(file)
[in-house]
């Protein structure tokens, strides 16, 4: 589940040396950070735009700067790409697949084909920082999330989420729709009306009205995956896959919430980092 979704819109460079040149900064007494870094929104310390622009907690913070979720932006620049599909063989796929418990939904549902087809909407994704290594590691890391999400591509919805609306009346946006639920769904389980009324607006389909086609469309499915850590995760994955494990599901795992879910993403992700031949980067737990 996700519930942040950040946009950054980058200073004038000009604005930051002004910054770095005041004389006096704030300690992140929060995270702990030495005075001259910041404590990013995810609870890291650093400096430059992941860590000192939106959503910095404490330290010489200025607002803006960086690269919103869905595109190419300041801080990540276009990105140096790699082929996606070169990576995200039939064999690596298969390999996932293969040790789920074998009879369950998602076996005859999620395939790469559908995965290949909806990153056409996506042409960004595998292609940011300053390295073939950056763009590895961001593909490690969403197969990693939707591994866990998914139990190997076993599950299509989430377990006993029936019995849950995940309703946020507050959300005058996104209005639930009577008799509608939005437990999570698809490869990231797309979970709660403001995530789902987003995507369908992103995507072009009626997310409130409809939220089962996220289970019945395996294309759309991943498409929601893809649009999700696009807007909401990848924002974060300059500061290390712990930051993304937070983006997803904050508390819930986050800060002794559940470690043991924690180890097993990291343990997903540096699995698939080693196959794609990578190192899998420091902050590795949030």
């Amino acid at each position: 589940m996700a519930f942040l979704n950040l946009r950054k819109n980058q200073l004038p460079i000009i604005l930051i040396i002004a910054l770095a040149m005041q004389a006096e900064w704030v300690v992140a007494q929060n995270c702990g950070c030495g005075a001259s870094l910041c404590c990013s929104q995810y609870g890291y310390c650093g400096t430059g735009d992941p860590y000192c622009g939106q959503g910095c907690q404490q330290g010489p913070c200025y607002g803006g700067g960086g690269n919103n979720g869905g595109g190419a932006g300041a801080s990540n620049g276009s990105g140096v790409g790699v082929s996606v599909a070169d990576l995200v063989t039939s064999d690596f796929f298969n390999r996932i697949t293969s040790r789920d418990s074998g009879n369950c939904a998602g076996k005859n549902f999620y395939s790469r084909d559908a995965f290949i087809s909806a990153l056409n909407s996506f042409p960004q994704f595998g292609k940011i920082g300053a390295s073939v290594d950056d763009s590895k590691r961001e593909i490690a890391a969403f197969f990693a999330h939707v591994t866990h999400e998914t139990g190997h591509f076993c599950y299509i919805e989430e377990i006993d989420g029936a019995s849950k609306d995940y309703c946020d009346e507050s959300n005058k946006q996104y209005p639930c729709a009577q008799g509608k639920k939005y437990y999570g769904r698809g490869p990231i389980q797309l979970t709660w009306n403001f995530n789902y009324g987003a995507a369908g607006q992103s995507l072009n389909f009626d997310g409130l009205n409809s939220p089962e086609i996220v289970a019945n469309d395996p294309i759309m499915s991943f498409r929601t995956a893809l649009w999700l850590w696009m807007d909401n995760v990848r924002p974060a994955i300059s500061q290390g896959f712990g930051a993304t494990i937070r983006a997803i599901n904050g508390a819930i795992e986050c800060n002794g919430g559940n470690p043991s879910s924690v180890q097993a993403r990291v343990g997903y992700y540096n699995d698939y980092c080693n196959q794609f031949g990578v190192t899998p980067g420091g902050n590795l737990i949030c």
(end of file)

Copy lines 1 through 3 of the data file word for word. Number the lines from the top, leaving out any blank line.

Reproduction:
[in-house]
């Protein structure tokens, strides 16, 4: 589940040396950070735009700067790409697949084909920082999330989420729709009306009205995956896959919430980092 979704819109460079040149900064007494870094929104310390622009907690913070979720932006620049599909063989796929418990939904549902087809909407994704290594590691890391999400591509919805609306009346946006639920769904389980009324607006389909086609469309499915850590995760994955494990599901795992879910993403992700031949980067737990 996700519930942040950040946009950054980058200073004038000009604005930051002004910054770095005041004389006096704030300690992140929060995270702990030495005075001259910041404590990013995810609870890291650093400096430059992941860590000192939106959503910095404490330290010489200025607002803006960086690269919103869905595109190419300041801080990540276009990105140096790699082929996606070169990576995200039939064999690596298969390999996932293969040790789920074998009879369950998602076996005859999620395939790469559908995965290949909806990153056409996506042409960004595998292609940011300053390295073939950056763009590895961001593909490690969403197969990693939707591994866990998914139990190997076993599950299509989430377990006993029936019995849950995940309703946020507050959300005058996104209005639930009577008799509608939005437990999570698809490869990231797309979970709660403001995530789902987003995507369908992103995507072009009626997310409130409809939220089962996220289970019945395996294309759309991943498409929601893809649009999700696009807007909401990848924002974060300059500061290390712990930051993304937070983006997803904050508390819930986050800060002794559940470690043991924690180890097993990291343990997903540096699995698939080693196959794609990578190192899998420091902050590795949030």
């Amino acid at each position: 589940m996700a519930f942040l979704n950040l946009r950054k819109n980058q200073l004038p460079i000009i604005l930051i040396i002004a910054l770095a040149m005041q004389a006096e900064w704030v300690v992140a007494q929060n995270c702990g950070c030495g005075a001259s870094l910041c404590c990013s929104q995810y609870g890291y310390c650093g400096t430059g735009d992941p860590y000192c622009g939106q959503g910095c907690q404490q330290g010489p913070c200025y607002g803006g700067g960086g690269n919103n979720g869905g595109g190419a932006g300041a801080s990540n620049g276009s990105g140096v790409g790699v082929s996606v599909a070169d990576l995200v063989t039939s064999d690596f796929f298969n390999r996932i697949t293969s040790r789920d418990s074998g009879n369950c939904a998602g076996k005859n549902f999620y395939s790469r084909d559908a995965f290949i087809s909806a990153l056409n909407s996506f042409p960004q994704f595998g292609k940011i920082g300053a390295s073939v290594d950056d763009s590895k590691r961001e593909i490690a890391a969403f197969f990693a999330h939707v591994t866990h999400e998914t139990g190997h591509f076993c599950y299509i919805e989430e377990i006993d989420g029936a019995s849950k609306d995940y309703c946020d009346e507050s959300n005058k946006q996104y209005p639930c729709a009577q008799g509608k639920k939005y437990y999570g769904r698809g490869p990231i389980q797309l979970t709660w009306n403001f995530n789902y009324g987003a995507a369908g607006q992103s995507l072009n389909f009626d997310g409130l009205n409809s939220p089962e086609i996220v289970a019945n469309d395996p294309i759309m499915s991943f498409r929601t995956a893809l649009w999700l850590w696009m807007d909401n995760v990848r924002p974060a994955i300059s500061q290390g896959f712990g930051a993304t494990i937070r983006a997803i599901n904050g508390a819930i795992e986050c800060n002794g919430g559940n470690p043991s879910s924690v180890q097993a993403r990291v343990g997903y992700y540096n699995d698939y980092c080693n196959q794609f031949g990578v190192t899998p980067g420091g902050n590795l737990i949030c």